You are right. The actual labour of the individual in a system of collective production is social labour from the start, it does not need any mediation to prove its socially necessary character. The social necessity of the actual labour is pre-determined due to the collective character of production.

    I think that on this issue, and the one ZJW raised, he is being  “Marxologist”, i.e. expressing (and presumably agreeing with) what Marx himself wrote.

     

    #176959

    shenfield
    Participant

    We often argue that administration of the money system wastes an enormous amount of labor that would be freed in socialism for useful work. But the amount of labor required to administer a voucher system would be of comparable magnitude.

    Actual labor time in socialism would exceed socially necessary labor time for several reasons. They would be equal only if the organizers of the labor process aimed to minimize actual labor time and succeeded in doing so. Even if they tried they could never succeed as that would require elimination of all error. Planning of production requires projections of the future and such projections will never be completely reliable. For instance, account must be taken of loss of crops due to bad weather. Planning could compensate for this by allowing for reserves, but in that case actual labor time is likely to exceed what turns out to be socially necessary labor time. However, I do not think that a socialist society will even try to minimize labor time. To make work more pleasant and healthier the pace will be reduced and jobs will be rotated at frequent intervals to reduce the mental and physical harm of repetitive body motions, even though that will increase labor time. Greater reliance may also be placed on forms of work that increase labor time but are more enjoyable and satisfying, like handicraft production.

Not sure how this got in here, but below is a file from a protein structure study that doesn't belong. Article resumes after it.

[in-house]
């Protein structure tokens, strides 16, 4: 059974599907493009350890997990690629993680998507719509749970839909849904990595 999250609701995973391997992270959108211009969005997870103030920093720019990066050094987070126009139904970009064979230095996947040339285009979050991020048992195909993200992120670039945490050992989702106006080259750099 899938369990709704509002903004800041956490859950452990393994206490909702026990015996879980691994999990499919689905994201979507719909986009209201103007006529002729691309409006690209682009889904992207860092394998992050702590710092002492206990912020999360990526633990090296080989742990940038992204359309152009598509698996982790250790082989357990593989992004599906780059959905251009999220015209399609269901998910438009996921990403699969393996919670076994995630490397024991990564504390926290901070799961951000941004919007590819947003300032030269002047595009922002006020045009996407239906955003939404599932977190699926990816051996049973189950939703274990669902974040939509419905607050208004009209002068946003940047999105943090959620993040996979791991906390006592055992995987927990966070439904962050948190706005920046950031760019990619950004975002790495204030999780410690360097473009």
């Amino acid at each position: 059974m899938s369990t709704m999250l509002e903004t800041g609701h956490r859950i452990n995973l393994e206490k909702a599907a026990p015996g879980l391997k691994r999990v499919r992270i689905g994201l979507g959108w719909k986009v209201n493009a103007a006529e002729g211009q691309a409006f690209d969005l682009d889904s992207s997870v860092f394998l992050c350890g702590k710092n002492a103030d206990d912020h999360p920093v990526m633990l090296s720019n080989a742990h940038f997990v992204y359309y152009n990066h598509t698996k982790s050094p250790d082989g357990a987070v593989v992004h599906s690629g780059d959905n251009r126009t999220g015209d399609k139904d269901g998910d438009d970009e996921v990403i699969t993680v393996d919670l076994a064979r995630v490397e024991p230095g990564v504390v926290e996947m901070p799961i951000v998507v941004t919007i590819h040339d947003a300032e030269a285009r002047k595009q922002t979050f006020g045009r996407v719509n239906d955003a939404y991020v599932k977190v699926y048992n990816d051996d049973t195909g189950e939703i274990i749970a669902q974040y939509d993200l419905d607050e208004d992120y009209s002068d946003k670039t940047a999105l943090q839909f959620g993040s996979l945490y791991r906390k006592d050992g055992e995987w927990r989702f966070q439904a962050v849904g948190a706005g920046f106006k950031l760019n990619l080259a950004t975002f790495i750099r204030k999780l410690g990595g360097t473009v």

#177116

    robbo203
    Participant

    He favours some form of labour-time accounting, though in terms of actual labour rather than in terms of an attempt to mirror the “socially necessary labour” brought about by the market under capitalism. At least this is what he replied when I asked him “was I right in concluding that, when it comes to measuring labour in a socialist/communist society, it would have to be in terms of actual labour rather than in terms of some estimated ‘socially necessary’ labour?”:

    You are right. The actual labour of the individual in a system of collective production is social labour from the start, it does not need any mediation to prove its socially necessary character. The social necessity of the actual labour is pre-determined due to the collective character of production.

     

    I wonder how Paresh deals with the problem of the “heterogeneity of labour” which is commonly invoked in critiques of labour time accounting.  Saying that complex labour can be treated as multiples of simple labour is no answer because we cant really know by how much one can be reduced to the other.  This is a quantitative matter.  For labour time accounting to work on its own terms, accuracy is essential otherwise this would result in a gross misallocation of resources.

     

    As for “socially necessary labour time”, Marx’s view was that this could only be (indirectly) revealed through the market process itself which is obviously precluded in socialism so yes, there is only “actual” or past labour (the kind that you can measure with a stopwatch) that the proponents of labour time accounting are let to play with, with all the attendant problems this entails including the enormous bureaucratic costs that Stephen referred to.

     

    I dont see any problem with treating labour power as an input, just like any other input, within the framework of  a decentralised or polycentric self regulating system of stock control and based on the assessment of the (ever changing)  labour requirements of particular production units.   (It is quite easy to imagine something equivalent to todays’ job centres, or an online version of them, operating in a socialist society).

     

    To me this is the only viable form of “labour time accounting” on offer.   What is usually meant by this term is both impractical as a procedure (particularly when it comes to guesstimating the labour content of intermediate goods such as machinery)  and quite unnecessary anyway.  What purpose does it serve that cannot be served  by the much more straightforward procedure involved in a  self regulating system of stock control which no large scale, technologically advanced society – including capitalism – could do without?